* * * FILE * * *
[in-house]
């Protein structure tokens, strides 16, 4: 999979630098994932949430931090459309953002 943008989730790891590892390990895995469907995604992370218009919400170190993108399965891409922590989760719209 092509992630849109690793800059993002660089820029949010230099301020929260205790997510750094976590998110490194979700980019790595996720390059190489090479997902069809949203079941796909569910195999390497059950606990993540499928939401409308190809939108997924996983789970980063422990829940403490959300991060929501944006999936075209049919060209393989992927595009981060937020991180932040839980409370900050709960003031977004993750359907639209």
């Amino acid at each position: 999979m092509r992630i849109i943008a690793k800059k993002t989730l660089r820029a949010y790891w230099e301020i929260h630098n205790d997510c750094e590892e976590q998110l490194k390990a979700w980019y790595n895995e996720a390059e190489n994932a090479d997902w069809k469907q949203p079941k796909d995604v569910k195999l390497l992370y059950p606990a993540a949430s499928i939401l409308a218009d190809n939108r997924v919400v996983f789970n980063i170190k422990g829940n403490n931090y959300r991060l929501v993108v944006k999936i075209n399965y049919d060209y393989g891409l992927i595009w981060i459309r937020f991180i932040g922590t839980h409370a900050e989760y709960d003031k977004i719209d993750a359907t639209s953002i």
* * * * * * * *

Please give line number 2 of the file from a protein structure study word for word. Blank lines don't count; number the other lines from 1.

């Protein structure tokens, strides 16, 4: 999979630098994932949430931090459309953002 943008989730790891590892390990895995469907995604992370218009919400170190993108399965891409922590989760719209 092509992630849109690793800059993002660089820029949010230099301020929260205790997510750094976590998110490194979700980019790595996720390059190489090479997902069809949203079941796909569910195999390497059950606990993540499928939401409308190809939108997924996983789970980063422990829940403490959300991060929501944006999936075209049919060209393989992927595009981060937020991180932040839980409370900050709960003031977004993750359907639209």